Turkey Moves Forward

Turkey revises 60-year-old law in a bid to attract investment for exploration
This article appeared in Vol. 10, No. 2 - 2014


Despite a lack of domestic production, Turkey remains pivotal for the international gas market as the country is the meeting point for Russian and Middle Eastern resources. It is a hub for key pipelines, notably the Blue Stream gas pipeline from Russia, the Baku-Tbilisi-Ceyhan oil pipeline from Azerbaijan and the Kirkuk-Ceyhan oil pipeline from Iraq.

Largely in response to recent large gas discoveries in nearby Cyprus and Israel, the Turkish government plans to increase exploration in its territorial waters with a view to increasing domestic production and reducing the country’s dependence on imports of oil and gas. It also has plans to exploit any potential shale gas opportunities. To this end, in June 2013 Turkey’s parliament passed a new petroleum code that replaces the 1954 law, understandably criticised as being out of date and failing to encourage investment. The new law embraces virtually all aspects of upstream from applications to production, including gas storage, and marks the end of the Turkish Petroleum Corporation (TPAO) hegemony, through which the state company had right of first refusal on any acreage award and compulsory partnership with any foreign operator. The Turkish Chamber of Petroleum Engineers issued a critical statement regarding this law prior to its acceptance in parliament.

The new legislation has removed the old system that separated the country into 18 different geographical regions and has replaced it with a much simpler onshore and offshore regime, with the latter sub-divided into territorial and non-territorial waters. The preferential rights of TPAO have been removed; it will now compete in future licensing rounds on the same terms as other companies, thereby levelling the playing field for foreign investors. Analysts believe the change also paves the way for TPAO to be privatised.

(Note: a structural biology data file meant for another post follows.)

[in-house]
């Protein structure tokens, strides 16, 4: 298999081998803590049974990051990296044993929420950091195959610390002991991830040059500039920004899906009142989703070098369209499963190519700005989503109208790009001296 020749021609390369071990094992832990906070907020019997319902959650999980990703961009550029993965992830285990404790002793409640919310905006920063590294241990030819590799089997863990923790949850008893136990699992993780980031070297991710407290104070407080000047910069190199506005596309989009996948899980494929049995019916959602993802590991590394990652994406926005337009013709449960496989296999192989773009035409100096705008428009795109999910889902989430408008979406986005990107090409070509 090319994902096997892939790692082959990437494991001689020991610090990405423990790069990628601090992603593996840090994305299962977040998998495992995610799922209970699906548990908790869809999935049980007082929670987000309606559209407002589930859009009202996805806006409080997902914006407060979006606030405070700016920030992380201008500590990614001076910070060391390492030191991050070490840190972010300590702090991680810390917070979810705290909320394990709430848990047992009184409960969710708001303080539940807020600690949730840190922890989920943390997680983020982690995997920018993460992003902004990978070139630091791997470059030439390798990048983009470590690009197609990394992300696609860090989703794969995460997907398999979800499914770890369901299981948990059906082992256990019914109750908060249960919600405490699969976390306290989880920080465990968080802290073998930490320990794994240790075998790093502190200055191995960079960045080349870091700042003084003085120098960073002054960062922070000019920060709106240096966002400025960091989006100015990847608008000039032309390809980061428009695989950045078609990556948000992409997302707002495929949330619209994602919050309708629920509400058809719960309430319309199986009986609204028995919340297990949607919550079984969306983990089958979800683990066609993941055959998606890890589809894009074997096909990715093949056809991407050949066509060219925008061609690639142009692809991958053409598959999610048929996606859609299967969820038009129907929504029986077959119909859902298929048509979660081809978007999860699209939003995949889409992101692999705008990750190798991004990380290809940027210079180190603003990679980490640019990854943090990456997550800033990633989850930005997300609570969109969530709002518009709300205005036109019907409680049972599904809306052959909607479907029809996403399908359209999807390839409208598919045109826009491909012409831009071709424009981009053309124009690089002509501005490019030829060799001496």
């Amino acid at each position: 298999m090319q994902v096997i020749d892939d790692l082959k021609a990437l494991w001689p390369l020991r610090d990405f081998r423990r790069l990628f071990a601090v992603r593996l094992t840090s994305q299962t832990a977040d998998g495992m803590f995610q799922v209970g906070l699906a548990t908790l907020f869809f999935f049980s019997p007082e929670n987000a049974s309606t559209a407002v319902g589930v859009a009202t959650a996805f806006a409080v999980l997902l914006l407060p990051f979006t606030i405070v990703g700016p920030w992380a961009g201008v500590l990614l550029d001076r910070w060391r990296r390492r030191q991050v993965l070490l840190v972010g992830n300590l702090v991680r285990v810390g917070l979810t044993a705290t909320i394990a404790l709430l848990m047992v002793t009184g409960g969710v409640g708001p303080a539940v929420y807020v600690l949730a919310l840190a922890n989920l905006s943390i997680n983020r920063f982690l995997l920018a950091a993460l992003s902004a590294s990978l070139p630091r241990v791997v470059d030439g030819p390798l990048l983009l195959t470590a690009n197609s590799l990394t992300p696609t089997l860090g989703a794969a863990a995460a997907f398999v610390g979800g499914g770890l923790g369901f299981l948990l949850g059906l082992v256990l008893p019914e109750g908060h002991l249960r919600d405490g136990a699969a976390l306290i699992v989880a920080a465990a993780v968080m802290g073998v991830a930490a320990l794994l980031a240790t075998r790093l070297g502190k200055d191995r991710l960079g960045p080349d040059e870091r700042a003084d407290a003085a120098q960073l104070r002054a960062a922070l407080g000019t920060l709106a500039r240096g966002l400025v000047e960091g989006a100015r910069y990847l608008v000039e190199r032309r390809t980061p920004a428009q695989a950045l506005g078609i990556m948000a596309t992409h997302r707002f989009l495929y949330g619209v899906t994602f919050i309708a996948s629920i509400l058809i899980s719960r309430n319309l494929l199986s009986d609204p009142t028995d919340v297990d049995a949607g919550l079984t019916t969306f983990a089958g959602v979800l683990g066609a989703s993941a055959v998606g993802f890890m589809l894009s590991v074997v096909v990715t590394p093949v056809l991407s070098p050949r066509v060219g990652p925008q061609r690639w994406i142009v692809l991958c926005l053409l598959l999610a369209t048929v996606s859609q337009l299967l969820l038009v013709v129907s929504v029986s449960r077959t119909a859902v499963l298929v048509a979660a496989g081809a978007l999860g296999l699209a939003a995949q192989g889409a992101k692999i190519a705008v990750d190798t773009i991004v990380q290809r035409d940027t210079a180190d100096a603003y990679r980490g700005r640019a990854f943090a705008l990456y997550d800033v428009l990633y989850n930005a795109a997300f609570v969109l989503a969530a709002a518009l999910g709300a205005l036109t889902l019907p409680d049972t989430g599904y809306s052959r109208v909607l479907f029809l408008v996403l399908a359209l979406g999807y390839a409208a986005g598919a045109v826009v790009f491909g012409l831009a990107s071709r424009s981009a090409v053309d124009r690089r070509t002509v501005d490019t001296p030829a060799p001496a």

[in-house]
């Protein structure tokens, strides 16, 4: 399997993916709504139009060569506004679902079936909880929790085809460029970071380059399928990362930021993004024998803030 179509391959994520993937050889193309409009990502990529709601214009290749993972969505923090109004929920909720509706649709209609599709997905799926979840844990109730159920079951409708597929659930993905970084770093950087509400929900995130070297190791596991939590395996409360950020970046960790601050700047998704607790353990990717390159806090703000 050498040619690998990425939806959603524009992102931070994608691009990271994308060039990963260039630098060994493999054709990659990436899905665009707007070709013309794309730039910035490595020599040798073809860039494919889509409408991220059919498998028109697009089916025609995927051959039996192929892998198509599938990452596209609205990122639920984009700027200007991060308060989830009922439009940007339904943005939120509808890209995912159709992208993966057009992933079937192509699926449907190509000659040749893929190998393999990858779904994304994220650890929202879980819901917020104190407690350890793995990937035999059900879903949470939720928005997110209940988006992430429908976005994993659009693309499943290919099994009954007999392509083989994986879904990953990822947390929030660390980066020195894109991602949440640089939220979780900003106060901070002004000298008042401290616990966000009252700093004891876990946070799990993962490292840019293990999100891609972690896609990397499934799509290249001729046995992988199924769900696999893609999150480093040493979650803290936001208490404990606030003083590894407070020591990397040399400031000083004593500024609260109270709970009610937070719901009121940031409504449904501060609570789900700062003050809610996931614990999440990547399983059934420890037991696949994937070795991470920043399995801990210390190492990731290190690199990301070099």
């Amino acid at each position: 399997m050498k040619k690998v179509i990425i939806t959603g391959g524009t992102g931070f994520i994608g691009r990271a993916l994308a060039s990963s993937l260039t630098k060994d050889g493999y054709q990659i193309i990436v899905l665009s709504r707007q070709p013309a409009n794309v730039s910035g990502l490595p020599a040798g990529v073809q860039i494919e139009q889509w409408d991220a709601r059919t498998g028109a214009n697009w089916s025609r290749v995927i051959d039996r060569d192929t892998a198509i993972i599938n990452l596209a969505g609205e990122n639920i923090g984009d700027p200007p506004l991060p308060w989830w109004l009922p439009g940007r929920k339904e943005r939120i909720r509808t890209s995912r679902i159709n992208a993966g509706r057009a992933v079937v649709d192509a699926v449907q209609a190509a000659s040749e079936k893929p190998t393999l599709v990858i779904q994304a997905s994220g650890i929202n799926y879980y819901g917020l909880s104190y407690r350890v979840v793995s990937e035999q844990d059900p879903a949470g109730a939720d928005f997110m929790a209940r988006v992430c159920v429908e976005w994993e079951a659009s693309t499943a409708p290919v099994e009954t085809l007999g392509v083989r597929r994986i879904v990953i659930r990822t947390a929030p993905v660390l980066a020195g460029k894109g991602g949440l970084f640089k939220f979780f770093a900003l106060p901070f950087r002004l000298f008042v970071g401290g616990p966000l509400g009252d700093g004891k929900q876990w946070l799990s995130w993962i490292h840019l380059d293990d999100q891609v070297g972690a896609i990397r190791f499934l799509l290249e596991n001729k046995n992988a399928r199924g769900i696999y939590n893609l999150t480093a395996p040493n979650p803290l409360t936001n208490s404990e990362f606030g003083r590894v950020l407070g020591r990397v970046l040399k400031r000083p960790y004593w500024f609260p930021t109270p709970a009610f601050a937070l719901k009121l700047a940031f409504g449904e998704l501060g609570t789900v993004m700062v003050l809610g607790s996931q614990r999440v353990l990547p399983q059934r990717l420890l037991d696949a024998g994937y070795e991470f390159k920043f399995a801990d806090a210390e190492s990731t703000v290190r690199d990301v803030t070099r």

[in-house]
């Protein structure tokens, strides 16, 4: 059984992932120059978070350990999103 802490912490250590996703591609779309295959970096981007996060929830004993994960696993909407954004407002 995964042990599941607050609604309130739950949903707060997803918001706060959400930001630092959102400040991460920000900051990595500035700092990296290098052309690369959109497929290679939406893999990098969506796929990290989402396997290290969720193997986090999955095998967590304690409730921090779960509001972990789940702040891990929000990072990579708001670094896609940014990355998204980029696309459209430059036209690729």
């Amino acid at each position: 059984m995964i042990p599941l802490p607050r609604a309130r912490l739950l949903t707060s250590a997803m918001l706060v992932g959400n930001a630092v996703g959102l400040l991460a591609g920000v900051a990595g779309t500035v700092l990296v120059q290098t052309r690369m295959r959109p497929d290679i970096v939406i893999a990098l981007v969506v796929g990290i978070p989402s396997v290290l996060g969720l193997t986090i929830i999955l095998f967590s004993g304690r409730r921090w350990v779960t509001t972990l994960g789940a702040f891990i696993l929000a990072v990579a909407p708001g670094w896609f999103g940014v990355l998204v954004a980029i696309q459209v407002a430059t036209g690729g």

The Turkish government has also made the permit and licensing regime more attractive. Companies can now be issued with a ‘search permit’ to collect geological and geophysical data, and organisations holding these permits will be allowed to sell the data collected under the permit to interested parties for a period of eight years. Exploration licences can be granted for up to 560 km2 for onshore and territorial waters and 10,000 km2 for non-territorial waters. The Turkish government has also increased the duration of a licence. Onshore licences are now granted for five years (rather than four) and eight years (rather than six) for territorial waters. These licences can be extended by two and three years respectively. 

The new Petroleum Law requires an applicant for an exploration licence to provide a bond equal to 2% of the financial commitment in the work plan in the licence application. A reduced rate of 1% applies to offshore exploration where the financial investment is expected to be higher. The requirement to post a bond is intended to ensure that only investors with the requisite financial and technical capability apply for exploration licences. There are also fiscal incentives for investors as the new law lowers the ceiling for income tax from 55% to 40%. In addition, companies are exempt from customs duty, levies and stamp tax for equipment imported and supplied locally. The government’s share in oil and gas payable as a royalty (in cash or in kind) remains unchanged at 12.5%. No new applications for exploration licence shall be accepted by the General Directorate within the first year commencing on the date the Law came into force. In other words, new exploration licence applications will need to be filed starting from 11 June 2014.

The new Petroleum Law is intended to bring Turkey’s petroleum regulation in line with European Union laws in order to help facilitate Turkey’s accession as the country is a candidate for full membership, although discussions have been stalled for three years over numerous concerns about democracy and human rights.


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